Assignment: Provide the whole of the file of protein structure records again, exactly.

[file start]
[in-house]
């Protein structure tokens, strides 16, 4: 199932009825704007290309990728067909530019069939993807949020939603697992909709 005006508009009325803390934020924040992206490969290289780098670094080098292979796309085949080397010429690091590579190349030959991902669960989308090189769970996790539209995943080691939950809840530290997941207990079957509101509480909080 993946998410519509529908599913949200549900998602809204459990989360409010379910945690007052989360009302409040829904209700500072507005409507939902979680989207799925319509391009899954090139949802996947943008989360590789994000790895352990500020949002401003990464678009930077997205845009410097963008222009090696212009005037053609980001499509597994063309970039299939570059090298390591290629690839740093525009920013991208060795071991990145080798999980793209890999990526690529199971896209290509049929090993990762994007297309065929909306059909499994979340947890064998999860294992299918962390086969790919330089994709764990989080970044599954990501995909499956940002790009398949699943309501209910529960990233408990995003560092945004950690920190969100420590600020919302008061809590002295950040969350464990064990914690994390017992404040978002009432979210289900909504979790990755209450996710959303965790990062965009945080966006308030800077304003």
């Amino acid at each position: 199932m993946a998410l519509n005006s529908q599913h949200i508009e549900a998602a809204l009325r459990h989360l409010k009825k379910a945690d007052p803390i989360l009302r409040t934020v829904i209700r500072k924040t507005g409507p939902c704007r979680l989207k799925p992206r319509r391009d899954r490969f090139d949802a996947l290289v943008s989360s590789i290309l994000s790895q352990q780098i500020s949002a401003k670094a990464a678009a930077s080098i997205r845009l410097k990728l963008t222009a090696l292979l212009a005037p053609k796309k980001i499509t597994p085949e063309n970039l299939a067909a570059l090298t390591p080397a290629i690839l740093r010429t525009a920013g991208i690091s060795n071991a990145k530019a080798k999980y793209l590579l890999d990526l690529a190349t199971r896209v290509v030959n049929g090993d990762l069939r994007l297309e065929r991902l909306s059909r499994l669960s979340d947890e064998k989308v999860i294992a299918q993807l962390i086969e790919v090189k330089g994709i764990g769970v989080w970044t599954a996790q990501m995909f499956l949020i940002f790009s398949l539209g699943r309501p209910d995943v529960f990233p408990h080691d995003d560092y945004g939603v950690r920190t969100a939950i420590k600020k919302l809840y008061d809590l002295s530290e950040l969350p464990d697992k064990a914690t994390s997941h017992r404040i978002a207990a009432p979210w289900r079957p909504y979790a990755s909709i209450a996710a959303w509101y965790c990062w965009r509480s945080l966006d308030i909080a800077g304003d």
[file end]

[in-house]
């Protein structure tokens, strides 16, 4: 199932009825704007290309990728067909530019069939993807949020939603697992909709 005006508009009325803390934020924040992206490969290289780098670094080098292979796309085949080397010429690091590579190349030959991902669960989308090189769970996790539209995943080691939950809840530290997941207990079957509101509480909080 993946998410519509529908599913949200549900998602809204459990989360409010379910945690007052989360009302409040829904209700500072507005409507939902979680989207799925319509391009899954090139949802996947943008989360590789994000790895352990500020949002401003990464678009930077997205845009410097963008222009090696212009005037053609980001499509597994063309970039299939570059090298390591290629690839740093525009920013991208060795071991990145080798999980793209890999990526690529199971896209290509049929090993990762994007297309065929909306059909499994979340947890064998999860294992299918962390086969790919330089994709764990989080970044599954990501995909499956940002790009398949699943309501209910529960990233408990995003560092945004950690920190969100420590600020919302008061809590002295950040969350464990064990914690994390017992404040978002009432979210289900909504979790990755209450996710959303965790990062965009945080966006308030800077304003």
């Amino acid at each position: 199932m993946a998410l519509n005006s529908q599913h949200i508009e549900a998602a809204l009325r459990h989360l409010k009825k379910a945690d007052p803390i989360l009302r409040t934020v829904i209700r500072k924040t507005g409507p939902c704007r979680l989207k799925p992206r319509r391009d899954r490969f090139d949802a996947l290289v943008s989360s590789i290309l994000s790895q352990q780098i500020s949002a401003k670094a990464a678009a930077s080098i997205r845009l410097k990728l963008t222009a090696l292979l212009a005037p053609k796309k980001i499509t597994p085949e063309n970039l299939a067909a570059l090298t390591p080397a290629i690839l740093r010429t525009a920013g991208i690091s060795n071991a990145k530019a080798k999980y793209l590579l890999d990526l690529a190349t199971r896209v290509v030959n049929g090993d990762l069939r994007l297309e065929r991902l909306s059909r499994l669960s979340d947890e064998k989308v999860i294992a299918q993807l962390i086969e790919v090189k330089g994709i764990g769970v989080w970044t599954a996790q990501m995909f499956l949020i940002f790009s398949l539209g699943r309501p209910d995943v529960f990233p408990h080691d995003d560092y945004g939603v950690r920190t969100a939950i420590k600020k919302l809840y008061d809590l002295s530290e950040l969350p464990d697992k064990a914690t994390s997941h017992r404040i978002a207990a009432p979210w289900r079957p909504y979790a990755s909709i209450a996710a959303w509101y965790c990062w965009r509480s945080l966006d308030i909080a800077g304003d």